, it is much like the US. You call doctor offices to find out if they have availability, and you have 100% choice. Since we have no network to limit coverage, you can call any doctor office pretty much in the country (although for family doctors you will want to stay in your province since its a provincial health plan) for services. We actually have more doctor choice than Americans do, precisely because laws make doctor networks illegal and government has a role to play. When I was in the USA, I was shocked to learn insurance companies can dictate what doctors you see and what they want to pay. This is an example of where government involvement creates more 'freedom' in health care decision making, and why the government fear card played in the USA is kind of silly.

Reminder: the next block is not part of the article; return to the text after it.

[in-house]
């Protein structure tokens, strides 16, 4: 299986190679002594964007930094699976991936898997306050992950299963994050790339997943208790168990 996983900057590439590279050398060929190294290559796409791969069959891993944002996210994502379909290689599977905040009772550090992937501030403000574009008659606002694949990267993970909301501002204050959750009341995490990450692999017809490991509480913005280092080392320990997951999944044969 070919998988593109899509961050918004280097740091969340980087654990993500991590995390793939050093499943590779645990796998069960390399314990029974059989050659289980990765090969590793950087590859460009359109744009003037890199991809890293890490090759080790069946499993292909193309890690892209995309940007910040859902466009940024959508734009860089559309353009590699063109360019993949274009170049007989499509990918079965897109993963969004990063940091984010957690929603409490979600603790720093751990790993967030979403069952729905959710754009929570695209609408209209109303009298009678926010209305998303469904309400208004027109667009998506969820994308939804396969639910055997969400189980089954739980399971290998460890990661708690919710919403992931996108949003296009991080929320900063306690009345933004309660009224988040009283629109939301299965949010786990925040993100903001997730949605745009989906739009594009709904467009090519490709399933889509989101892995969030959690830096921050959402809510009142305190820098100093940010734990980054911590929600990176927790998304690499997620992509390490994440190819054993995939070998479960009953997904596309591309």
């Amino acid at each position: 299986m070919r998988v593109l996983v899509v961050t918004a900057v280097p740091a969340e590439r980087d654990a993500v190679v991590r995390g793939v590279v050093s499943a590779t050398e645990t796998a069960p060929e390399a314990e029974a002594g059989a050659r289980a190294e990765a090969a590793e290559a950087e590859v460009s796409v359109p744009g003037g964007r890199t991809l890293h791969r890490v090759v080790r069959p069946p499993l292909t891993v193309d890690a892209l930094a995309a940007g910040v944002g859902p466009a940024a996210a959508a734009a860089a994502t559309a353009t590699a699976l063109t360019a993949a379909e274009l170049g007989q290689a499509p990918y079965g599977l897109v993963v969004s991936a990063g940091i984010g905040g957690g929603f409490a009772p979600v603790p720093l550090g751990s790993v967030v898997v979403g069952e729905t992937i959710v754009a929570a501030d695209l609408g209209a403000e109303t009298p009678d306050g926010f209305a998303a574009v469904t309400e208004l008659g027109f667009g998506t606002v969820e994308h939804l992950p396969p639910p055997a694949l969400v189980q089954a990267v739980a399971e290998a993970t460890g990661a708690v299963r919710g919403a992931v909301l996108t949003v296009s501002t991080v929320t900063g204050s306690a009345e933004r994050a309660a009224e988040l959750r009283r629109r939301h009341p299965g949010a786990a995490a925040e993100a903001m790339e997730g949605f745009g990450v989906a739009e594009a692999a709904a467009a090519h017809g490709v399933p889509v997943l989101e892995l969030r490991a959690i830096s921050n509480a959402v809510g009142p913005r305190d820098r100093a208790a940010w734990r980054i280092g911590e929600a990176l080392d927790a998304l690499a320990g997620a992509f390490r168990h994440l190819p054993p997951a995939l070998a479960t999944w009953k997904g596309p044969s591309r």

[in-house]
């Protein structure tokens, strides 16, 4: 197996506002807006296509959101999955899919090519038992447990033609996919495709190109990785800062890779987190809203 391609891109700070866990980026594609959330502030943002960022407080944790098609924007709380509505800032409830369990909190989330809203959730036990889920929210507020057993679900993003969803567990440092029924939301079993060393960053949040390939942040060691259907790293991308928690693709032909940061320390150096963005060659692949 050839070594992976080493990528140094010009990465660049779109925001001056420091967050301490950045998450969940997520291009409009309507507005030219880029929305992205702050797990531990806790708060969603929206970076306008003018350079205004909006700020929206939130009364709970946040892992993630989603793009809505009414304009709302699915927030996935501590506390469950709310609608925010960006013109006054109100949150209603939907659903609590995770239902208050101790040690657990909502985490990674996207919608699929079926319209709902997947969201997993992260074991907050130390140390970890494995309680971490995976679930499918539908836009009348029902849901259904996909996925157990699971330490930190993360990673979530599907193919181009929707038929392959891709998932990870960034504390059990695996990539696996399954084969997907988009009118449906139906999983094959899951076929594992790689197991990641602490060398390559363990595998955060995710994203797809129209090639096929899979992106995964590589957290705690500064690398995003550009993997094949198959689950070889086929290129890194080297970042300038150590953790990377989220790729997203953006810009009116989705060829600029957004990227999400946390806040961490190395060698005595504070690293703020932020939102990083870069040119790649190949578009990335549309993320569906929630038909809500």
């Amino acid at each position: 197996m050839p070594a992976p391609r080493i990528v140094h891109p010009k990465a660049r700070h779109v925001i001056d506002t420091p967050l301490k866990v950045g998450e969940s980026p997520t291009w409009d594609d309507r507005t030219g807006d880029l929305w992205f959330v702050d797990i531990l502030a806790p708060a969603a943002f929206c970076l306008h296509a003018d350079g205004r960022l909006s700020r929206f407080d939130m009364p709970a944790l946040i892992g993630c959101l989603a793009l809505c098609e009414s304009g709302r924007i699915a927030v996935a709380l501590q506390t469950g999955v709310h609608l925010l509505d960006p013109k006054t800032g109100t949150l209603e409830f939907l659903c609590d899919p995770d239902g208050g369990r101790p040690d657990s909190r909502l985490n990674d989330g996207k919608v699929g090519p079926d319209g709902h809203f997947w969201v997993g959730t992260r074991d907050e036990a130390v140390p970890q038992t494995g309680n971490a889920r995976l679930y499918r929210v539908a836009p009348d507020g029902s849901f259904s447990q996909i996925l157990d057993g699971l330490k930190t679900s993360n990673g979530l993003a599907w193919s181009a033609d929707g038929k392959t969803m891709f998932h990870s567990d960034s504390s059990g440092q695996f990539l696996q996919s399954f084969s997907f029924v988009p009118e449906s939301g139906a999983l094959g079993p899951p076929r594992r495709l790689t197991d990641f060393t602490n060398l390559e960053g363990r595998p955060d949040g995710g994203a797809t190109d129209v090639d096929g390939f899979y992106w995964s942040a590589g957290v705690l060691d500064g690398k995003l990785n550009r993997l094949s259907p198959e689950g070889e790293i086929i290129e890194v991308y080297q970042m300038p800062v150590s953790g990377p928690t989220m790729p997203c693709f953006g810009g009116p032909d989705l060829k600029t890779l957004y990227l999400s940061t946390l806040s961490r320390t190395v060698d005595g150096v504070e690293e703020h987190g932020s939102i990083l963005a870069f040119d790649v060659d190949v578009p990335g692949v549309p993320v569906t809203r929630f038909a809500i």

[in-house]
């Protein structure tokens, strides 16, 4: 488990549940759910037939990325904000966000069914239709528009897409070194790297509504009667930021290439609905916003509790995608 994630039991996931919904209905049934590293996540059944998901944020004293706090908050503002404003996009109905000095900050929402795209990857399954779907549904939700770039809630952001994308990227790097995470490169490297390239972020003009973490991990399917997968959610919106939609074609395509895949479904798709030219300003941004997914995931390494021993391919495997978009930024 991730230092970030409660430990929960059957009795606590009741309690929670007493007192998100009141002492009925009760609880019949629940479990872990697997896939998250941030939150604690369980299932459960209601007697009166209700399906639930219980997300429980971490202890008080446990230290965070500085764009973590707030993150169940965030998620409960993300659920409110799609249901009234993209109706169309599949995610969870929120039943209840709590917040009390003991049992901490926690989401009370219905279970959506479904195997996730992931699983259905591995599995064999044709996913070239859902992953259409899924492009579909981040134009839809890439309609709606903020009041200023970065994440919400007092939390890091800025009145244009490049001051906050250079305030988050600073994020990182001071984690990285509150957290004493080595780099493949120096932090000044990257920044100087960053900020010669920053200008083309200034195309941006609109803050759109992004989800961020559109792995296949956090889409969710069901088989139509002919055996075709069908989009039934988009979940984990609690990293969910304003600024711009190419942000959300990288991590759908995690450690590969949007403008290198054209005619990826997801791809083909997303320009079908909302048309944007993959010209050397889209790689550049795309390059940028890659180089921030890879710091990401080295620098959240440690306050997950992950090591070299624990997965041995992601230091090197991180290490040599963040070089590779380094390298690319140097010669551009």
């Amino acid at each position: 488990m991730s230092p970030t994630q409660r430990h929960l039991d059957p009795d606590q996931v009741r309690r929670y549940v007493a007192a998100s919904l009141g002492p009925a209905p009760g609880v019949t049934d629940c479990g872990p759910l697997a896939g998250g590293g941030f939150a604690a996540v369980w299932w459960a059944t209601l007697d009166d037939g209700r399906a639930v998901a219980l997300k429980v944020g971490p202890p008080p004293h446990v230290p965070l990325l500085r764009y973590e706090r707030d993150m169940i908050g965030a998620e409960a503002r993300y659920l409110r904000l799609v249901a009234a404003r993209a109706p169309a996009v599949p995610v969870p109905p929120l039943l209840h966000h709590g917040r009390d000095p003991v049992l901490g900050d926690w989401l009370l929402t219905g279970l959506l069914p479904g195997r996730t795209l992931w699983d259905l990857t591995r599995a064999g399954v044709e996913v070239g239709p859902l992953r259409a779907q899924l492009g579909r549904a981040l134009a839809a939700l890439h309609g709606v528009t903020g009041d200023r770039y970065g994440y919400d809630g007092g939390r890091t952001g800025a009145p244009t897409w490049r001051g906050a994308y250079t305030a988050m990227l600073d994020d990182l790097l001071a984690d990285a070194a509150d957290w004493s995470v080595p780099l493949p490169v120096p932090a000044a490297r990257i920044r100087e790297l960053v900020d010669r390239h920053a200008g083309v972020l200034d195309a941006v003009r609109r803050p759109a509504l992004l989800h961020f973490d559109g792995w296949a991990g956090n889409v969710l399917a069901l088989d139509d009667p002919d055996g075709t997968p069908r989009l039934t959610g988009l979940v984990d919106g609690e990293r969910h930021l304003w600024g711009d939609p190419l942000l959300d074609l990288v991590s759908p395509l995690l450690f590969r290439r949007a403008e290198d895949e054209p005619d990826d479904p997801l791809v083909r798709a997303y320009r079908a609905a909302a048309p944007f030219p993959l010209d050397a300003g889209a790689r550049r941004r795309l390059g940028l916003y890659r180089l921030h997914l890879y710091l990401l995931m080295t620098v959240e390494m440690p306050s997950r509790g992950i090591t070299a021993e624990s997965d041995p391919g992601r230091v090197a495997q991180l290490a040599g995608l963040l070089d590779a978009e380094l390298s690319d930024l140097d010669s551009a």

3) Is our system totally socialised? NO
, just the insurance mechanism. And what OHIP doesn't cover, you can buy out of pocket supplemental private insurance to cover extras. There are professional surveys that suggest there are more independent, self-employed private practice family doctors in Canada than in the USA where many doctors have to join group practices as an employee just to deal with the administrative hassles and insurance billing problems. Now if a doctor is part of a hospital or group practice they are probably employees and take a salary, but its the same difference in the USA. A hospital will always have more rules and regulations over doctors than if they enter private, independent practice. Also, numerous services are provided privately. Drugs aren't universal in Canada, and most people have private supplemental plans to help pay for it, but base prices for drugs do start out cheaper here. Many services your doctor request are performed by private enterprise: e.g. lab work, medical supplies, etc. It isn't totally 'government run' and doctors are often self-employed and operate privately.
4) Aren't Canadians drowning in taxes? NO